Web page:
The 2009 quadricentennial celebrations commemorating the discovery of the Hudson River by Henry Hudson will also spotlight one of our deepest and most enduring national legacies—the Dutch presence that has shaped not just the Hudson Valley but four centuries of American life.
This lavishly illustrated book, a companion to the exhibition opening in June 2009 at the Hudson River Museum, takes needed stock of the remarkable past created by the settlers of New Netherlands. Although the Dutch controlled the Hudson Valley only until ceding it to the British in 1664, the Dutch established the towns and cities that today define the region—from New Amsterdam upriver to Fort Orange, today’s Albany. The Dutch heritage lives on, not only in historic estates or Dutch-named places like the Bronx or Yonkers but also in commerce, law, politics, religion, art, and culture.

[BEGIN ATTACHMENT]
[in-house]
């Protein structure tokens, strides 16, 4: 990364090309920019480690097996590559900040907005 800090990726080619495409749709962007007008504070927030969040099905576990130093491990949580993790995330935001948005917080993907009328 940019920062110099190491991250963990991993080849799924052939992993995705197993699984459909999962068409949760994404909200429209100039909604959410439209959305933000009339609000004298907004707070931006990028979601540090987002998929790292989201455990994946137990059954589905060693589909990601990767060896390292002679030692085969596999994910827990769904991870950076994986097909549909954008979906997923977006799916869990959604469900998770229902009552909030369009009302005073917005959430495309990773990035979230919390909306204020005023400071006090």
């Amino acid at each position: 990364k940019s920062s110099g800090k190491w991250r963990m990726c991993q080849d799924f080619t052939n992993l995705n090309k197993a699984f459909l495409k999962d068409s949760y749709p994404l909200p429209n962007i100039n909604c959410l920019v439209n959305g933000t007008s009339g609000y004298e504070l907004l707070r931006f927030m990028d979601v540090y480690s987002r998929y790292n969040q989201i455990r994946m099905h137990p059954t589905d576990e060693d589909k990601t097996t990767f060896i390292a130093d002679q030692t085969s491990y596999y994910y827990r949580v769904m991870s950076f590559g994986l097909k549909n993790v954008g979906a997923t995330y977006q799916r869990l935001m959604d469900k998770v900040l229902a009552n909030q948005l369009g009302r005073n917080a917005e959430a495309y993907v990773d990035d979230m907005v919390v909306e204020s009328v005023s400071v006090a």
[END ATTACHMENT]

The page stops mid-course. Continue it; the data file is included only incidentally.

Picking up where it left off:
In thirteen original essays, this book traverses those four centuries to enrich and expand our understanding of America’s origins. The essays, written by a superb team of distinguished scholars, are grouped into five chronological frames—1609, 1709, 1809, 1909, and 2009—each marking a key point in the history of the Dutch in the valley.
The topics range widely, from patterns of settlement and the Dutch encounter with slavery and Native America to Dutch influences in everything from architecture and religion to material culture, language, and literature.
Based on fresh research, this book is at once a fascinating introduction to a remarkable past and a much-needed new look at the Dutch role in the region, in the story of America’s origins, and in creating the habits, styles, and practices identified as quintessentially New York’s.